Surveys Show How Symptoms and Their Impacts Differ Among Adults with a Congenital Heart Defect

Heart Month Bhatt.png

When it comes to treating the symptoms of patients with a congenital heart defect, researchers from Massachusetts General Hospital are finding that a one-size-fits-all approach won’t meet all patients’ needs. The results of their recent survey provide insight into how clinicians can best tailor care for these patients.

What is CHD?

A congenital heart defect (CHD) is a problem with the structure of the heart that is present at birth. The defects can involve the walls and valves of the heart, and the arteries and veins near the heart. They can disrupt the normal flow of blood through the heart — blood flow can slow down, go in the wrong direction or to the wrong place or be blocked completely.

Complications associated with CHD include abnormal heart rhythms (arrhythmias), heart infection, stroke, and heart failure. CHD is the most common type of birth defect, with approximately 40,000 children born with this condition every year in the United States.

With new treatments and increased survivorship, the number of adults with congenital heart disease (ACHD) has grown significantly over the last 20 years. It’s estimated that more than 1.2 million adults in the U.S. are living with ACHD. However, despite this rise in population, there is still little data available about which symptoms most impact patients’ lives and thus are the most important to manage.

Ami B. Bhatt, MD

To identify symptoms and help ACHD specialists improve care for their patients, researchers including Ami B. Bhatt, MD, director of the Mass General Adult Congenital Heart Disease Program, and Mass General cardiovascular research fellow Ada Stefanescu Schmidt, MD, MSc, surveyed health care providers and patients to identify the most significant symptoms of ACHD. Their results were published in Circulation: Cardiovascular Quality and Outcomes.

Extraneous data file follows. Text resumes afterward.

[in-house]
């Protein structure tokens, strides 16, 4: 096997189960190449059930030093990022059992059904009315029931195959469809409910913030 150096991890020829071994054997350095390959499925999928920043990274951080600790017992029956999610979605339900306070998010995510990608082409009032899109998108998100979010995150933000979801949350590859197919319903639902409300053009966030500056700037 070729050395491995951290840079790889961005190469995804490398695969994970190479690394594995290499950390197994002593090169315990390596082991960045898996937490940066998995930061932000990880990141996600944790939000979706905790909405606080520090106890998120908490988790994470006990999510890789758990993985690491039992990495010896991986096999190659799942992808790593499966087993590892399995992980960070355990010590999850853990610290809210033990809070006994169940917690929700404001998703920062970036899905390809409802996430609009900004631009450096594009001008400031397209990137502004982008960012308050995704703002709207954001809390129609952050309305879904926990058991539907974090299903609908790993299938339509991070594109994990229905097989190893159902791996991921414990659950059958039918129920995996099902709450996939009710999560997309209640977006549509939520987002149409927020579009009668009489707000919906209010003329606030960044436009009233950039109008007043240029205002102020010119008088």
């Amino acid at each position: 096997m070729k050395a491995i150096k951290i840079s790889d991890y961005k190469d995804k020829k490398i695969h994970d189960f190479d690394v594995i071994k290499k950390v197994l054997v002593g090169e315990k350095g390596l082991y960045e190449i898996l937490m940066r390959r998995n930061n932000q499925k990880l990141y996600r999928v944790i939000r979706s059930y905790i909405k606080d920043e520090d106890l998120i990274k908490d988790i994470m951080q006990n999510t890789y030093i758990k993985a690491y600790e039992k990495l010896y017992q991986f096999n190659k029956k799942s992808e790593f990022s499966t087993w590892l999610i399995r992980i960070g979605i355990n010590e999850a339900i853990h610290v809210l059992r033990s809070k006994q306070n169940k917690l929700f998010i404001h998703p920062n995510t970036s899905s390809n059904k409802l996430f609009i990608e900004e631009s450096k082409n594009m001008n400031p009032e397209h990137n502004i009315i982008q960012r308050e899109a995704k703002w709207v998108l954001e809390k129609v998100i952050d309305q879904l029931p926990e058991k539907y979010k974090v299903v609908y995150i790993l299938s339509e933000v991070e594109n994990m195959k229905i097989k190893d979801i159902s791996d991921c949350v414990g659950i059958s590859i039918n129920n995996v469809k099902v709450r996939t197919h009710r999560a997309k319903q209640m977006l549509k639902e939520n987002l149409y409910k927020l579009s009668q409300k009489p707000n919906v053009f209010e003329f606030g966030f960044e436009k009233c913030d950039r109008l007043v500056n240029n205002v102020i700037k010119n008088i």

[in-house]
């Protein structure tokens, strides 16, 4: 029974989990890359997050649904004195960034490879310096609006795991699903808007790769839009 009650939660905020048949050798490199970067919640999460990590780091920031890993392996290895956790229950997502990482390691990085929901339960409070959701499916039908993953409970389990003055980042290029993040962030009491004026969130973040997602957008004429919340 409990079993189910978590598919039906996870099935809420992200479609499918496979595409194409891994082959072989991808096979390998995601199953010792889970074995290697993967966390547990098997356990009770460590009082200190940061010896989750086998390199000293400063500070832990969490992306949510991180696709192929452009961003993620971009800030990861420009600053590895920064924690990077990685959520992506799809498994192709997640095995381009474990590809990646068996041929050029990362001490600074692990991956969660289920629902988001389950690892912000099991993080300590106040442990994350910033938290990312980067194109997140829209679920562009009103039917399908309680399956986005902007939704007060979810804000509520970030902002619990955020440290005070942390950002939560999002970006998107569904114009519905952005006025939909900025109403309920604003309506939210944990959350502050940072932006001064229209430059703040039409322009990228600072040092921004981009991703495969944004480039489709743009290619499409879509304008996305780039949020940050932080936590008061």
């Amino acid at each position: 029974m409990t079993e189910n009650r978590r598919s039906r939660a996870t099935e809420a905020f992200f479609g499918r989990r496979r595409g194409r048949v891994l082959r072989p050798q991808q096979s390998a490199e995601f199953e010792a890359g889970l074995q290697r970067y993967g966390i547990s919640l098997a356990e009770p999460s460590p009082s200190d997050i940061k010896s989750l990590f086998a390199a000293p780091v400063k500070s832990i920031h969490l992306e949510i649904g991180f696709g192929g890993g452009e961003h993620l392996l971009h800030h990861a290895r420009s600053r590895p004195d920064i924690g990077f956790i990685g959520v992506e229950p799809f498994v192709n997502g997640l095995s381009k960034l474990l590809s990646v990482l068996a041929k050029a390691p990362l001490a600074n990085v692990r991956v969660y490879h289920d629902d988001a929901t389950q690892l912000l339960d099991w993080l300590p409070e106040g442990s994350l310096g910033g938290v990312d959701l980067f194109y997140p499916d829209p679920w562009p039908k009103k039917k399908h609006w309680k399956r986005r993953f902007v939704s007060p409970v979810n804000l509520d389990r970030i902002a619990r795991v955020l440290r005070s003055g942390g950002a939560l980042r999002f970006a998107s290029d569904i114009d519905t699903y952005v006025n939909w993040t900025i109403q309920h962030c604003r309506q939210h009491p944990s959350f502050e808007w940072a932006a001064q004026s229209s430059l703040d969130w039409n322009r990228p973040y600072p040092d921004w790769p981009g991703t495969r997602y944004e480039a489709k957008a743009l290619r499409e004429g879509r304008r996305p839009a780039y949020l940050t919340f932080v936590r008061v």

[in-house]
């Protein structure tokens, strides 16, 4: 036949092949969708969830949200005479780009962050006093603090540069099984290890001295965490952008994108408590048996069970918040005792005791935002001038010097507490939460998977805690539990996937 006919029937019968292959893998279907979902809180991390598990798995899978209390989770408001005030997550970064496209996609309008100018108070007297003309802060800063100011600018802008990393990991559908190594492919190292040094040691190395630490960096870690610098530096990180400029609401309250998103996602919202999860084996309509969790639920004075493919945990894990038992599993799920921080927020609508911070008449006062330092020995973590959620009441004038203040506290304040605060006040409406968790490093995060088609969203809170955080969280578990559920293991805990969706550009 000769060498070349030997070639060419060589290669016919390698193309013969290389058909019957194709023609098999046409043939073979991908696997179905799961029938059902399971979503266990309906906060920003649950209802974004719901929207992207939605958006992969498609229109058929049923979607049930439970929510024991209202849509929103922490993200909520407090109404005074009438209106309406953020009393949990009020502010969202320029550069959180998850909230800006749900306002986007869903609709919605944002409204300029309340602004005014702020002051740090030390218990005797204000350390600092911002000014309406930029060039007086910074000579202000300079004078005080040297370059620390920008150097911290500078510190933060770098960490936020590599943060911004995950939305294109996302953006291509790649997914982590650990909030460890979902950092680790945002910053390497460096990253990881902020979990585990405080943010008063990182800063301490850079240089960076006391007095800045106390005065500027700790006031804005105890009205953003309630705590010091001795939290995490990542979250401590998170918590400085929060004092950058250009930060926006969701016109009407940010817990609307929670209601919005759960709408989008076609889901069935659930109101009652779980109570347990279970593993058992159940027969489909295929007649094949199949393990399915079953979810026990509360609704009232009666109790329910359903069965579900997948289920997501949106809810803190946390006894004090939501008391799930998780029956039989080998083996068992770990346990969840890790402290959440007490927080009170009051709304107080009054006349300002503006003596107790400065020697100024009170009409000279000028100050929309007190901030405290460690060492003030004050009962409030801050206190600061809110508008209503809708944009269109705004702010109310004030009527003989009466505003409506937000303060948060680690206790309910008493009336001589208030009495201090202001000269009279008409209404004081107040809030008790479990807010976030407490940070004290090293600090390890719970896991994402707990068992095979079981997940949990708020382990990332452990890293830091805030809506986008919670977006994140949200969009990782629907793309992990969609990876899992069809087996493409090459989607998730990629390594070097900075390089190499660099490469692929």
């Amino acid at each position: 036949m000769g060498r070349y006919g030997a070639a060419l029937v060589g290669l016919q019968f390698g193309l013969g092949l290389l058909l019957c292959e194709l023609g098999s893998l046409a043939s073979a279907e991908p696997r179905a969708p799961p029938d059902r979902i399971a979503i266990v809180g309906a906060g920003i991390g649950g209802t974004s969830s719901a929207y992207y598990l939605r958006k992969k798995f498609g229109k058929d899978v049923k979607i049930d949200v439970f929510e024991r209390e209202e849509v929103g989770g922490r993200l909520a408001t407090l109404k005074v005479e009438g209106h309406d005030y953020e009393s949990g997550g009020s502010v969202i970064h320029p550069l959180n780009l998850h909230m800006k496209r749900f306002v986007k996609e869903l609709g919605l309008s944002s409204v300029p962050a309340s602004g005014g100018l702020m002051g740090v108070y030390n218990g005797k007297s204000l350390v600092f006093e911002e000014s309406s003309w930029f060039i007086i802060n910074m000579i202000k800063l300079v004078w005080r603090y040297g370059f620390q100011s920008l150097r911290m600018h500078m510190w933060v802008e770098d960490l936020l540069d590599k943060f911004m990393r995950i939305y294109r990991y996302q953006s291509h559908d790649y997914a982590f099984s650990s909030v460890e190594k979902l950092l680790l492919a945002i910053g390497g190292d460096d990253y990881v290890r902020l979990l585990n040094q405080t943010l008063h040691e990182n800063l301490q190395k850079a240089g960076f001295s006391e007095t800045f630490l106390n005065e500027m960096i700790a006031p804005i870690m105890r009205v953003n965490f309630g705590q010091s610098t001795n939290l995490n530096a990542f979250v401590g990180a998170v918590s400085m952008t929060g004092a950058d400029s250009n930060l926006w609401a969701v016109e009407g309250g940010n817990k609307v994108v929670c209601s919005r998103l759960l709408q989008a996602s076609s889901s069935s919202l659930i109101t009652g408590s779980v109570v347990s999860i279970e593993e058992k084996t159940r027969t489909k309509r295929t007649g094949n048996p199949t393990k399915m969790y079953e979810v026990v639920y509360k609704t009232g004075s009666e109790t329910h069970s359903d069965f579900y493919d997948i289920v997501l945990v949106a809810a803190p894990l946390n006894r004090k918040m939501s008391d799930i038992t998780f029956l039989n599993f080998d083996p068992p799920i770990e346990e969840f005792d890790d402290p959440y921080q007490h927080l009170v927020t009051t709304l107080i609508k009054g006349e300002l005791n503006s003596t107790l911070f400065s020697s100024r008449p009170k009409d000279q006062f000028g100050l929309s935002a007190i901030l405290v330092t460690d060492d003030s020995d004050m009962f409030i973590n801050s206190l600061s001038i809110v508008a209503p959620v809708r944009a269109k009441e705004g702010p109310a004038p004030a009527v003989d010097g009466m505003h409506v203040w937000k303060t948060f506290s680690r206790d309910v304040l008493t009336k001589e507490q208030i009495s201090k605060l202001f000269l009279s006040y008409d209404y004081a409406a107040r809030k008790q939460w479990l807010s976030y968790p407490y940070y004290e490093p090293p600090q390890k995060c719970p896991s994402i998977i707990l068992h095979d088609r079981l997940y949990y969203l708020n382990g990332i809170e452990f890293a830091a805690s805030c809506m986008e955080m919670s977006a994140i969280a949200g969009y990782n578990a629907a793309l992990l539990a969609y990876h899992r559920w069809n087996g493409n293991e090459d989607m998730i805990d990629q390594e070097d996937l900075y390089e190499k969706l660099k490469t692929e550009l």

Surveying physicians and patients

First, to create a pool of potentially important symptoms to target for treatment, the researchers surveyed six ACHD physicians, who provided a list of 39 symptoms commonly reported by their patients.

Next, the researchers surveyed 124 ACHD patients and asked them to rank the importance and frequency of these 39 symptoms using 5-point Likert scales. The group was also asked to expand the list by contributing additional symptoms.

Lastly, to confirm the results reported by this initial group, 40 additional ACHD patients from Mass General were given the same survey.

The symptoms

Researchers divided responses into seven groups depending on the severity of the patient’s disease. Six symptoms were identified as being the most troublesome, regardless of disease severity:

  • Shortness of breath (windedness, trouble breathing)
  • Feeling different than other people
  • Having to go to the hospital or emergency room
  • Feeling mentally slower than other people
  • Concerns with sexual function
  • Bluish or dusky colored skin

The Mass General confirmatory group revealed similar results to the larger group with only five of the 39 symptoms differing from the initial group. Of note, the Mass General group rated the symptom “Concern about my children having health problems like mine” higher than the initial group.

The Mass General ACHD Program has already incorporated the findings into their ACHD Health and Wellness Program, run out of the MGH West Facility where physicians and nurses work with patients to address their lives in a holistic manner.

The research team plans to expand their investigation in the future with focus groups and cognitive testing.

This article is an adaptation of a post on Mass General’s Advances in Motion.

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